• He was 48 years old. At the time of his death, the IBM PC division had nearly 10,000 employees, had sold over a million PCs, and had a revenue of $4.5 billion.
  • Estridge has been honored many times. In 1999 he was identified in CIO magazine as one of the people who “invented the enterprise”.
  • The Don Estridge High-Tech Middle School–formerly IBM Facility Building 051–in Boca Raton, Florida, is named after him.
  • In 2004, IBM exited the desktop and laptop arena when it sold its personal computer division to Lenovo, a major Chinese PC manufacturer.
Good News of the Week: Solar Panels to Get Cheaper
  • Solar electricity is about to get much cheaper because a shortage of the silicon used in solar panels is almost over.
  • Solar power is more than three times the cost of electricity from conventional sources, according to figures from the industry tracking firm Solarbuzz and the United States Energy Information Administration.
  • The added silicon production capacity is now starting to begin operations.
  • While only 15,000 tons of silicon were available for use in solar cells in 2005, by 2010, this number could grow to 123,000 tons.
  • Prices for solar panels could drop by as much as 50 percent from 2006 to 2010.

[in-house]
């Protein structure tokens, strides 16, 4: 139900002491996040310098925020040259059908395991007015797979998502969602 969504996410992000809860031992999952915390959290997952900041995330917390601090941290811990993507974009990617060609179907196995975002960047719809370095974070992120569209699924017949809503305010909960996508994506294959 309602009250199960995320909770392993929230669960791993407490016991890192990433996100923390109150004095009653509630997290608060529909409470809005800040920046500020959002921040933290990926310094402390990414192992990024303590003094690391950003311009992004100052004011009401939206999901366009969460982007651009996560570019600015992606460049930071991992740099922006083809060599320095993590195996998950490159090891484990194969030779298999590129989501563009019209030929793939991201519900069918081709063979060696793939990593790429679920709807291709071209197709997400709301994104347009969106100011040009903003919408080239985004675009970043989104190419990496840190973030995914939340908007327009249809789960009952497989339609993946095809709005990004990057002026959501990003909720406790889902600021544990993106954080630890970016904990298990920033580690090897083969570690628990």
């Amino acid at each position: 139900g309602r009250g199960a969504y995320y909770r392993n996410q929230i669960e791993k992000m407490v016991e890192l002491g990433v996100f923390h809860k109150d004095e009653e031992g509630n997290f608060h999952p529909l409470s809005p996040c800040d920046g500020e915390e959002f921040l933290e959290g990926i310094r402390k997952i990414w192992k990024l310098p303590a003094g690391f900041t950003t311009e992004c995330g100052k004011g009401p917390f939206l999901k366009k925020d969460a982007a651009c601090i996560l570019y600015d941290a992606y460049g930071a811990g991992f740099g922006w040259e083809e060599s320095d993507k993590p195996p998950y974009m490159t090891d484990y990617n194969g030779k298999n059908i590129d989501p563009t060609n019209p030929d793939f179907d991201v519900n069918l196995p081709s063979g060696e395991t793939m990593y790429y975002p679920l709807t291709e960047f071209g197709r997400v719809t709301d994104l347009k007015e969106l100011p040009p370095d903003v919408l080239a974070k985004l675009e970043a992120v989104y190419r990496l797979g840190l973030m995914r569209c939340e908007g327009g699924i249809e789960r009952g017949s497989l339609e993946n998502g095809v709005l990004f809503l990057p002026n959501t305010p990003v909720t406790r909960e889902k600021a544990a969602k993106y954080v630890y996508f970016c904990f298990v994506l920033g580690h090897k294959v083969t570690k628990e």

• In areas that get a lot of sun, that will translate to solar electricity which matches the average price of electricity in the US . Demand will soar.That will make solar affordable and, eventually, will vastly increase the market.
Website of the Week: Games with a Purpose
  • Web address: http://www.gwap.com/
  • Sponsored by Carnegie Mellon University
  • When you play a game at Gwap, you aren’t just having fun. You’re helping the world become a better place. By playing our games, you’re training computers to solve problems for humans all over the world.
  • ESP Game asks you and a partner to tag the same image.
  • Other games include: Tag a Tune, Verbosity, Squigl, Matchin
Good Idea of the Week: Floating Windmills
  • At great heights the wind blows much more powerfully and steadily than it does at lower altitudes.
  • Wind turbines only spin one tenth of the time at their maximum output, which makes wind not a very reliable energy source.
  • At higher altitudes, wind conditions are much better.
  • Floating windmills, which send the generated electricity to the earth by means of a cable, could harvest much more energy.
  • Canadian firm Magenn Power developed concept based on the principle of zeppelins.
  • It uses a helium filled balloon. Around the balloon is a wheel, driven by the wind.
  • Inventor Fred Ferguson also has been working on the system since the eighties ? but today it is the concept which is close to reality.
  • If all goes well, the floating wind turbine of Magenn Power will be on the market in 2008.
  • The first model will deliver 10 kilowatts of electricity, and floats at an altitude of around 330 metres ? more or less twice the height of a normal windmill.